Due to the pandemic, it’s likely that you or someone you know works remotely, at least temporarily. Here are a few factors to keep in mind when filing your taxes, potential problems that may arise, and relief opportunities that may be available to you. When in doubt, our experts at Core Group can help you devise the tax strategy that’s right for you.
Telecommuting vs. Remote Work
Although the terms are often used interchangeably, they aren’t fully synonymous. Telecommuters often live in the same geographic location as their employer and may occasionally go into the office for company meetings or meet with local clients. Alternatively, a truly remote gig imposes no location restrictions. If you’re unsure which camp you fall into, ask your employer. Additionally, if your address has changed temporarily or permanently, inform your employer as soon as possible. They can be an invaluable resource for determining tax withholding requirements.
Independent Contractors vs. Employees
Tax requirements vary for independent contractors and employees. The distinction revolves around two key factors: control and relationship. According to the IRS, generally “an individual is an independent contractor if the payer has the right to control or direct only the result of the work and not what will be done and how it will be done.” In other words, if you dictate your own working hours and processes (as long as you meet project deadlines), you’re probably an independent contractor.
What If I Work in a Different State than My Employer?
Although more employees are in this situation due to the pandemic, it isn’t a new one. According to Business Insider, millions of Americans live and work in different states, even during “normal” years. For example, many New Jersey residents commute to NYC for work, and many people who live on the Kansas side of Kansas City commute to the Missouri side. As a result, many tax laws are in place to ensure employees are not overtaxed but states still receive their fair share of revenue.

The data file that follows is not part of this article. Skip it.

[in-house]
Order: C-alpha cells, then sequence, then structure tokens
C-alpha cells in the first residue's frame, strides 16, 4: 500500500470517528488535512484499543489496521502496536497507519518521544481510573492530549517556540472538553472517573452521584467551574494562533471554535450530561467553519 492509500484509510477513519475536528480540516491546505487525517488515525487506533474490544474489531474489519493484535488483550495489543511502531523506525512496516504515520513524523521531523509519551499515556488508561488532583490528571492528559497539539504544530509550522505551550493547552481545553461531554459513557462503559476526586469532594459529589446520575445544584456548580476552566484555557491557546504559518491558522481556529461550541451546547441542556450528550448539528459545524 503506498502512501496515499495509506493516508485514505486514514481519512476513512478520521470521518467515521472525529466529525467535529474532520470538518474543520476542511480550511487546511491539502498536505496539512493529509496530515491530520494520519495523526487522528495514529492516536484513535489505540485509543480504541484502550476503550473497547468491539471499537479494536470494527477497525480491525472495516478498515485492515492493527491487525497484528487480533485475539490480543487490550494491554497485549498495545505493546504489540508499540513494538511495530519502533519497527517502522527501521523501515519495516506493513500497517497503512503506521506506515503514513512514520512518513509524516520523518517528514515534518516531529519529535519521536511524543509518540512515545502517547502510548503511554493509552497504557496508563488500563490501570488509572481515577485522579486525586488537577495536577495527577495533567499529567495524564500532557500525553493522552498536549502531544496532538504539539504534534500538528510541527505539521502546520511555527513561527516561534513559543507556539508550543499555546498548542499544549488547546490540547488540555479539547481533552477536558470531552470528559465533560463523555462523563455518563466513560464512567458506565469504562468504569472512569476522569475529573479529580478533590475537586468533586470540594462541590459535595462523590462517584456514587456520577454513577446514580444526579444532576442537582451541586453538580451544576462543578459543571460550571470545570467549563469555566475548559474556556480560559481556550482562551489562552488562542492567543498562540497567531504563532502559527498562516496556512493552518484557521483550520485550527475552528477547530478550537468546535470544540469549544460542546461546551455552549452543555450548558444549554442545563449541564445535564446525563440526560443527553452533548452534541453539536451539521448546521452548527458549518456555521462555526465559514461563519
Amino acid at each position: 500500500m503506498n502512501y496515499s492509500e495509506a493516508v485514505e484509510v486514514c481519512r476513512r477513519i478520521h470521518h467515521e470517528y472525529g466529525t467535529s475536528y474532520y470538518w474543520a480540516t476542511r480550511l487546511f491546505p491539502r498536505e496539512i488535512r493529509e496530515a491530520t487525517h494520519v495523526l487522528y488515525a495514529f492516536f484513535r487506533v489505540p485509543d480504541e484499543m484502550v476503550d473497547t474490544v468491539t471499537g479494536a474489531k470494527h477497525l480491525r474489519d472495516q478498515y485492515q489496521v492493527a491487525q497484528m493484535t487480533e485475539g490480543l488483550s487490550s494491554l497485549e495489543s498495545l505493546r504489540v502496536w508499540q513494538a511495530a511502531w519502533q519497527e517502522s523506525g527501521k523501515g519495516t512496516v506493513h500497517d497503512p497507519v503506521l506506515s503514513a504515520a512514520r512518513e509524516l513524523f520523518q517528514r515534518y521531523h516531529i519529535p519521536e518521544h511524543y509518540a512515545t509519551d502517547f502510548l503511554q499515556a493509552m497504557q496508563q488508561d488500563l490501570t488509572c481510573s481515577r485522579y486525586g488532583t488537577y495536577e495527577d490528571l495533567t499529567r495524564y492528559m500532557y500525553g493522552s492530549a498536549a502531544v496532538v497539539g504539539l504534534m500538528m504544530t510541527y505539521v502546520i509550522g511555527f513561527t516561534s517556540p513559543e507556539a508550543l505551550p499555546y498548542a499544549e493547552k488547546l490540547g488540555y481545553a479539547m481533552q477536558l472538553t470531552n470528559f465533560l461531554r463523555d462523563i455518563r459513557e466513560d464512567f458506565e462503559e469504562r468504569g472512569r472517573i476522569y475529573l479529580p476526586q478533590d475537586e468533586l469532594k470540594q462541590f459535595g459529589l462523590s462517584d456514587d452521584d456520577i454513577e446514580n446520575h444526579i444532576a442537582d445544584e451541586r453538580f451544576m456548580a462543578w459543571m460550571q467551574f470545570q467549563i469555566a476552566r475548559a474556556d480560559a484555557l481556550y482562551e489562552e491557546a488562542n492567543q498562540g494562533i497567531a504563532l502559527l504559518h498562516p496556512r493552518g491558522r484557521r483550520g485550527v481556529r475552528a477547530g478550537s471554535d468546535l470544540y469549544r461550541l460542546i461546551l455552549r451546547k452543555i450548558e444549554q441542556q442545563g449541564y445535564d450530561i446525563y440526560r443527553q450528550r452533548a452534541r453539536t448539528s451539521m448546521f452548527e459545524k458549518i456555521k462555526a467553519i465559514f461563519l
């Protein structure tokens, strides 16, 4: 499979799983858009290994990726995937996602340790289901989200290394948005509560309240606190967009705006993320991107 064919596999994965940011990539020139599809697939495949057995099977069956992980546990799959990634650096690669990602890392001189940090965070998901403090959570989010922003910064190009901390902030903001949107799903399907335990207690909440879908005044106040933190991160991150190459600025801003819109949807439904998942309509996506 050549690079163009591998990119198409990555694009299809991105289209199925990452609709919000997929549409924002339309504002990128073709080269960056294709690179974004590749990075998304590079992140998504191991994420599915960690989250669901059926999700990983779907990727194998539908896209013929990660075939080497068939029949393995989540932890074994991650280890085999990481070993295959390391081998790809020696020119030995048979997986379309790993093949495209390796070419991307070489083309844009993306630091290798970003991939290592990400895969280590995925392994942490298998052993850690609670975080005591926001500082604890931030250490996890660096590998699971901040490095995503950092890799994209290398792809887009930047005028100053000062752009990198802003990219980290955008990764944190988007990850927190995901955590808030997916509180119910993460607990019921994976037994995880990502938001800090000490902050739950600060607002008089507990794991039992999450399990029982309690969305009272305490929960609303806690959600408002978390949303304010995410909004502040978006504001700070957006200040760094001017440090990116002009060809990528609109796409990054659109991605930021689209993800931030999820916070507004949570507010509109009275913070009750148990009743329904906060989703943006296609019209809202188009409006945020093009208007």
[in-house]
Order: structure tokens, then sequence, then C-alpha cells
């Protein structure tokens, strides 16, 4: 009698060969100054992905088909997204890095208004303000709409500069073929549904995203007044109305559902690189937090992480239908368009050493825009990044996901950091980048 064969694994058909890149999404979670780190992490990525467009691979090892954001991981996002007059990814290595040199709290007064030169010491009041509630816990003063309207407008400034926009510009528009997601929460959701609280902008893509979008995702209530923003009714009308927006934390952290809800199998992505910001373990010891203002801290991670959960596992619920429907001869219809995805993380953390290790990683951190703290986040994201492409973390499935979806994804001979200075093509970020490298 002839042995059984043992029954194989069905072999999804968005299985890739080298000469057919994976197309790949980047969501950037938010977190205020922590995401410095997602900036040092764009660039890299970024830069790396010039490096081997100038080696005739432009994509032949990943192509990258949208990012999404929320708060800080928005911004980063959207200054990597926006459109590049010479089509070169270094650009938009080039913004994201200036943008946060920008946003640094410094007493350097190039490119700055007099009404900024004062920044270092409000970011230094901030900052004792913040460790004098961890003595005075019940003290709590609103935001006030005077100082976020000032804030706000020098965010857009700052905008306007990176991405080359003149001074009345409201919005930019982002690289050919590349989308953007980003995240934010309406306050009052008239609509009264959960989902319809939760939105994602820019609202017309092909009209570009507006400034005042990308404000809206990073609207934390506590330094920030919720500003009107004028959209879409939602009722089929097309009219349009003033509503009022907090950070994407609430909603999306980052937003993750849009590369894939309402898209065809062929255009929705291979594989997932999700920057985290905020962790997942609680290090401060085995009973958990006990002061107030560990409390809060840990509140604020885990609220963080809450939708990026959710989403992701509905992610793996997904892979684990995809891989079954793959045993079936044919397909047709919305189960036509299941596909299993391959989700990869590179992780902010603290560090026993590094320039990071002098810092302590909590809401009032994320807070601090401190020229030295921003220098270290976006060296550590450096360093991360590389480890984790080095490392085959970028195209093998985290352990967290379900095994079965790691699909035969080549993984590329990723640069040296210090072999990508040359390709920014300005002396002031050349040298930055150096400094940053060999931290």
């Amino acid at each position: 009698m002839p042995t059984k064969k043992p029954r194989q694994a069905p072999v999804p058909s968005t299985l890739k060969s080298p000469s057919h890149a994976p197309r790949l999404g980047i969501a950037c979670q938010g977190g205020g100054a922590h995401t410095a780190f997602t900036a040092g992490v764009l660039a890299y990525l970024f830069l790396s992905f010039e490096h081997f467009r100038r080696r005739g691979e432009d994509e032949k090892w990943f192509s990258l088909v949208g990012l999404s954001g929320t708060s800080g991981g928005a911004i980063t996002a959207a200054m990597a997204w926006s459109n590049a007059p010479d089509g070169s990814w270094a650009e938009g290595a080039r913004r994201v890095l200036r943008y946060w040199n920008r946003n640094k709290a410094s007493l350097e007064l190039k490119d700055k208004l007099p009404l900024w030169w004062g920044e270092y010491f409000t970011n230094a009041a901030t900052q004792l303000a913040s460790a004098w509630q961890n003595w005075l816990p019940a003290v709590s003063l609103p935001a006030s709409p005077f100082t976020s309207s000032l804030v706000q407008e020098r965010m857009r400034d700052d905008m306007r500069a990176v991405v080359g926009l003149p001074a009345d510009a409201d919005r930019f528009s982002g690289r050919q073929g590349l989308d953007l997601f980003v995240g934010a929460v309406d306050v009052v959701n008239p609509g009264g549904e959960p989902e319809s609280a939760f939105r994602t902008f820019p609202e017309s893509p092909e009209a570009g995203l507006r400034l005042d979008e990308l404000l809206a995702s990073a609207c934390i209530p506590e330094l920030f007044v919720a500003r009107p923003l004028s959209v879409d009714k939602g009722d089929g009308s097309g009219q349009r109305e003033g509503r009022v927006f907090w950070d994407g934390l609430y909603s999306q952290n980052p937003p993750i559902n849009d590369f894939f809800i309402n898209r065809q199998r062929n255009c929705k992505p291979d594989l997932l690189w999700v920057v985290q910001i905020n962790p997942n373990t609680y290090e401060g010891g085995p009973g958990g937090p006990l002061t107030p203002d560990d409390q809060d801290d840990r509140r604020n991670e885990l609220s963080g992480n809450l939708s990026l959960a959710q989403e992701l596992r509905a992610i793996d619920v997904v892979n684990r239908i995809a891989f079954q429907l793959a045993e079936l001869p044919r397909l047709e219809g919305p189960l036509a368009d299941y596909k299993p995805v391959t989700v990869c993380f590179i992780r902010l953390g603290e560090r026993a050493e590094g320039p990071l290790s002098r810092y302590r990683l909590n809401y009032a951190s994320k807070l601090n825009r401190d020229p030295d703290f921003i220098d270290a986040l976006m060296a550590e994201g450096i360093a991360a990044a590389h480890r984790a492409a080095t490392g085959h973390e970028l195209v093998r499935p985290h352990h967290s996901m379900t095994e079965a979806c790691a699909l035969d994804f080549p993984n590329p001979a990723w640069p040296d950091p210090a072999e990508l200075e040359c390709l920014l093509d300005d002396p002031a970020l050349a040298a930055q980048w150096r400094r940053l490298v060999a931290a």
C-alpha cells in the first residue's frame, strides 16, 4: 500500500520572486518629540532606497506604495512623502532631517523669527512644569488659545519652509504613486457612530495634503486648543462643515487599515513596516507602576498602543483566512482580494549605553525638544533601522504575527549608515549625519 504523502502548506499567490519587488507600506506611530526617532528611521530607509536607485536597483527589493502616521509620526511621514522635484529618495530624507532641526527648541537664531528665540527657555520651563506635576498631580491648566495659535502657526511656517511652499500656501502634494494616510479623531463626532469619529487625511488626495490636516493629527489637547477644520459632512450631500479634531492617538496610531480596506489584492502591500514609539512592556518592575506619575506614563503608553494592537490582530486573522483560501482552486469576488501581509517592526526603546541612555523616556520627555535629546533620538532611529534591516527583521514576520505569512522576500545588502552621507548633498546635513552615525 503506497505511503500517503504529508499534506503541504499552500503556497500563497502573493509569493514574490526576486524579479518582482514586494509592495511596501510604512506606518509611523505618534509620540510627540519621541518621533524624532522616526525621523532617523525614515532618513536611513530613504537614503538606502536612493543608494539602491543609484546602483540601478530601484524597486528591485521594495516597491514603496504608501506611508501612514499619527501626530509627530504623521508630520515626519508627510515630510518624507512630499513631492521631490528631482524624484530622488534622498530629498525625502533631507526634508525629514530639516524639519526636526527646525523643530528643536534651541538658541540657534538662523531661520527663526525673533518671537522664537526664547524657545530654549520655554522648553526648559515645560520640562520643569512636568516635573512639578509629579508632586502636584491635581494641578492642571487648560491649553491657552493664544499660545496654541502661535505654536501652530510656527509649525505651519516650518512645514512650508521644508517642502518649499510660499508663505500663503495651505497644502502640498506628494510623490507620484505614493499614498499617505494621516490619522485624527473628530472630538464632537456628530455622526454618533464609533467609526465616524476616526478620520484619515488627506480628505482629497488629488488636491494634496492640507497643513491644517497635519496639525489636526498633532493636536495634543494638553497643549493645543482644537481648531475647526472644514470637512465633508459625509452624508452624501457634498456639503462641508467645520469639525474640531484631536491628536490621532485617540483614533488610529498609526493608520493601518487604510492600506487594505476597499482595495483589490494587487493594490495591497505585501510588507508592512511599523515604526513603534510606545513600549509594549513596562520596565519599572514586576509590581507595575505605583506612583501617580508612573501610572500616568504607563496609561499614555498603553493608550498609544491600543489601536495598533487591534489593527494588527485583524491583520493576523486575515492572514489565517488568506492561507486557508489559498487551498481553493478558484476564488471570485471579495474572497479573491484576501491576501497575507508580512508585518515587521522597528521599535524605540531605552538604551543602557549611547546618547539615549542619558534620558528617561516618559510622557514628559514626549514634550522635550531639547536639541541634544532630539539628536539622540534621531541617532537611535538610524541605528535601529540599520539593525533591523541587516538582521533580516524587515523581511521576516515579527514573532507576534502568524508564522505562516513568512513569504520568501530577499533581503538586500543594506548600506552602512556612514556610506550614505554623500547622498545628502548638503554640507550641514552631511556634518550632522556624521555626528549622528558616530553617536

States decide if an employee’s income is eligible for taxation in their state by defining their:
- State of residence
Your domicile is your permanent residence. You can only have one domicile at a time, and your state of domicile typically maintains authority to tax all of your income.
In contrast, a person can qualify for multiple states’ residence laws, which sometimes leads to paying more income taxes. Many states classify a person as a resident if they spent 6+ months living there, and others determine residency on an income basis, requiring them to file taxes if they earned a certain percentage of their total income there.
Potential Tax Relief Options
Temporary Safe Harbor
In response to the pandemic, 13 states don’t require businesses to withhold state income taxes for remote workers who moved to another state temporarily, according to the Association of International Certified Professional Accountants. These states are: Alabama, Georgia, Illinois, Indiana, Massachusetts, Maryland, Minnesota, Mississippi, Nebraska, New Jersey, Pennsylvania, Rhode Island, and South Carolina.
If you’re deemed a resident in two different states, some states offer a tax credit for the income tax collected by the state that’s not their domicile. Oklahoma falls into this category.
Some neighboring states have formed agreements with one another to avoid double-taxing people who live and work in different states. They establish employees as residents in the states where they live, not where they work.
Can You Deduct Home Office Expenses When Working Remotely?
Unless you fall into one of the groups below, you cannot deduct expenses for remote work. Your best bet is to request reimbursement directly from your employer.
Employees who are eligible for deductions include:
- Armed Forces reservists
- Qualified performing artists
- Fee-basis government officials
- Employees with impairment-related expenses
- Independent contractors or freelancers completing all tasks from home
Even if you fall into one of these categories, certain criteria must be met:
- Your home must be your principal place of business.
- You can only deduct expenses that are solely related to your job.
Create a Plan for Filing Taxes
Given the complexity of these issues, it’s wise to enlist the help of tax experts like ours at Core Group to identify which rules and relief options apply to your situation. Don’t hesitate to reach out and set up a discovery meeting — whether it’s your first time filing taxes as a remote employee or you just want to cover all of your bases.